As Phillip Island kicks off the production based Championship- which this year includes some new features which Pirelli actively contribute; such as the Superbike EVO and new qualifying format

Pirelli returns to Australia for the first round of the eni FIM Superbike World Championship that will take place at PhillipIsland, a small island 150 kms south of Melbourne.
A little over a year ago, in December 2012, the track underwent an extensive “facelift” which involved the first resurfacing of the track in 14 years and although Pirelli has already tasted the new asphalt last year without particular difficulties, this will still be a factor to be reckoned with .
The first event for the riders, however, is that of the official tests at the beginning of the season on the Monday and Tuesday before the races on Sunday 23 February.
Two of the most important innovations for the season at hand: the introduction of the subclass Superbike EVO in the premier class of the Championship and the new format of the free practices timed for qualifying and Superpole.
As previously announced, during the season Pirelli will offer support to maintain the competitiveness of the Championship by providing in some races with a differentiated supply of tyres between Superbike and Superbike EVO .

Phillip Island VS tyres: the challenging “Southern Loop”
A peculiarity of the PhilipIsland track is the famous “Southern Loop”, the longest corner on any circuit in the eni FIM World Superbike Championship. Besides being the longest, this turn also has a medium-side radius which allows the riders to navigate it at full throttle, with a fixed lean angle for a sustained period of time.
The tyre is forced to work for a long time with mechanical stress focused on a small strip of tread in precisely the area of continuous use. This causes a rapid rise in local temperature which causes a loss of grip on the asphalt which in turn, (due to the friction of the tyre against the road surface) causes a further increase in temperature due to friction and a large amount of tyre material is removed. Therefore there is an exponential and uncontrolled rise in temperature capable of generating a thermal breakdown of the compound (commonly known as blistering).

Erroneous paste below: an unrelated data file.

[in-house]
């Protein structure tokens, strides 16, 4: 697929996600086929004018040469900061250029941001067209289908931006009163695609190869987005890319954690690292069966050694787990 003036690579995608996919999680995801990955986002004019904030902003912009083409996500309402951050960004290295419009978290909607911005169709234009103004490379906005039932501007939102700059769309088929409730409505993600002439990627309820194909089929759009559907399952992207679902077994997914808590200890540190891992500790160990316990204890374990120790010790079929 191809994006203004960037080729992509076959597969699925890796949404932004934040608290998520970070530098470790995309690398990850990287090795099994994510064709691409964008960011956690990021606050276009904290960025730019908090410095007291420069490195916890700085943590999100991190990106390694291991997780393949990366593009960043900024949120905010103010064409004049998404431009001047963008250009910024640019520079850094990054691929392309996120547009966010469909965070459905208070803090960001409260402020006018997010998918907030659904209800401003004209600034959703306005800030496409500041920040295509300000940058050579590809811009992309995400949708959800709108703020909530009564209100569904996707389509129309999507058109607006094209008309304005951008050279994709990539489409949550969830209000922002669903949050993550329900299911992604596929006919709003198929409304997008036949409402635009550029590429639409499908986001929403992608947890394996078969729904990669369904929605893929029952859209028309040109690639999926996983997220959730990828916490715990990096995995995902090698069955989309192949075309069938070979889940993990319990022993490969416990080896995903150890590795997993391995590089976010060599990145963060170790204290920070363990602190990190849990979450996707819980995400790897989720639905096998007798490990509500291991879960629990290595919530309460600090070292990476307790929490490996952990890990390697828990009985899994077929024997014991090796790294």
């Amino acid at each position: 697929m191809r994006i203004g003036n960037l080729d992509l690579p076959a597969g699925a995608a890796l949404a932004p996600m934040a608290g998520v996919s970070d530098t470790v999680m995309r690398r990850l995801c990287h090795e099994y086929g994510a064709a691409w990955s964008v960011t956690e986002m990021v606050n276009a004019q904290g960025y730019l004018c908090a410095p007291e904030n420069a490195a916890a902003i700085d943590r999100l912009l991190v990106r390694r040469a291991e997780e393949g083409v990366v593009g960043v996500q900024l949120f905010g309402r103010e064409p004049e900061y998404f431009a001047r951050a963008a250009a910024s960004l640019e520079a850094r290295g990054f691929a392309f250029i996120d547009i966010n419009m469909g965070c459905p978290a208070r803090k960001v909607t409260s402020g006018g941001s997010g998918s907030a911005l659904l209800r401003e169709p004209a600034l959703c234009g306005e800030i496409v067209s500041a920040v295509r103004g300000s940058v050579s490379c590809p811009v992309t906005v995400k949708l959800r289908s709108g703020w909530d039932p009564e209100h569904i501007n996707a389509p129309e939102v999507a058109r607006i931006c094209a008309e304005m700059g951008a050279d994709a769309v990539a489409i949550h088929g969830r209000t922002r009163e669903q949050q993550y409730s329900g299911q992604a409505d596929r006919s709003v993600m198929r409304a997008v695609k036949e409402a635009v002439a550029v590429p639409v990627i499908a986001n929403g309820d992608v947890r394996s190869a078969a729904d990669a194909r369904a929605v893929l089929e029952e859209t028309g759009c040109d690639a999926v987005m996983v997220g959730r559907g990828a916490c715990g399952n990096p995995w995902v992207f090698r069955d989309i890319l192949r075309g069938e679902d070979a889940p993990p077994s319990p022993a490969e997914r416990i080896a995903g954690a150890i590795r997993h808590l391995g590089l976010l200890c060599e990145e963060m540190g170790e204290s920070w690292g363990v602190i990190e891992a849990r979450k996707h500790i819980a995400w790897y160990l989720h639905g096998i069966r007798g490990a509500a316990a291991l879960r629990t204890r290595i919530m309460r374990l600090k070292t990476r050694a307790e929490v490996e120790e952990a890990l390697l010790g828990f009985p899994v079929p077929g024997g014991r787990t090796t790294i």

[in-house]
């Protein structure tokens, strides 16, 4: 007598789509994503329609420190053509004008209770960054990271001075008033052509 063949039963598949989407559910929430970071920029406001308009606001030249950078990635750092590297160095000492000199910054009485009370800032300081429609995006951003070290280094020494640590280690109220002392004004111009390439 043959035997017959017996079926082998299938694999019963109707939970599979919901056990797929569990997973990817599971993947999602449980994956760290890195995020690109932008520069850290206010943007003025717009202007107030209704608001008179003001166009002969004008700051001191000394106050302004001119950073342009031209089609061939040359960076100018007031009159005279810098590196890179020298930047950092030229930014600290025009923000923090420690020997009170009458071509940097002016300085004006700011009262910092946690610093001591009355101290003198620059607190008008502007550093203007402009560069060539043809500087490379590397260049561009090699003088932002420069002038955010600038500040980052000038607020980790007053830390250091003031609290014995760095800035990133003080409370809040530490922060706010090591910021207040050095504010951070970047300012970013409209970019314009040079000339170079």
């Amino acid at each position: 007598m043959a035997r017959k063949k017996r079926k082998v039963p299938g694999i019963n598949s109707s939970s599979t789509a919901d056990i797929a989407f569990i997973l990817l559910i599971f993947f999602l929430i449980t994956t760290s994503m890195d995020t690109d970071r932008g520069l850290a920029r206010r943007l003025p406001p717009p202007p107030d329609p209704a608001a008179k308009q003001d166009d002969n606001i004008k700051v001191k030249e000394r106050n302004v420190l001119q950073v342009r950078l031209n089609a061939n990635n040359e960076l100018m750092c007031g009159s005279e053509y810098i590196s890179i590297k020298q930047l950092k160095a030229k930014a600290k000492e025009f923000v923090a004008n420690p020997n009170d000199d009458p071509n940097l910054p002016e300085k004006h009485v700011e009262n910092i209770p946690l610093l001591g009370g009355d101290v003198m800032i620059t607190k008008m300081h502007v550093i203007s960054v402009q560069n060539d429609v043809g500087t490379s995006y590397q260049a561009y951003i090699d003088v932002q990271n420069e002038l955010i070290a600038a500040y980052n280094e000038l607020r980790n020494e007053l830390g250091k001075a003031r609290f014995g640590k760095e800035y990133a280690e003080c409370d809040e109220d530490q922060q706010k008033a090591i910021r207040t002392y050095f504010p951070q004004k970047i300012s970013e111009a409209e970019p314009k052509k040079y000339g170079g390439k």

So the particular characteristic of the PhillipIsland track is that it simultaneously generates mechanical and thermal stress to which the tyres are constantly subjected. The track also has various fast turns which have an intense impact on the front tyre due to the new surface.

Pirelli’s solutions for Superbike and Supersport classes:
Given the characteristics of the circuit, for the first round of the Championship Pirelli brings for both the Superbike and the Supersport classes some range solutions which are flanked by development solutions designed specifically for Australia. A total of 5626 tyres have been brought by Pirelli for the two classes for tests and the race weekend.
Both in Superbike and Supersport the goal of the test is to compare rear solutions with two different profiles.
That’s why for today and tomorrow’s tests, the Superbike class will have two rear medium-soft development solutions, the S1633 and the S1635, which are distinguished by having two different profiles. The S1633 is based on the reference solution from Phillip Island 2013, designed with different inner structure and materials to maintain the operating temperature when particularly cold, the S1635 has a rather different profile designed to distribute the stresses and pressures and thus offer an improved footprint.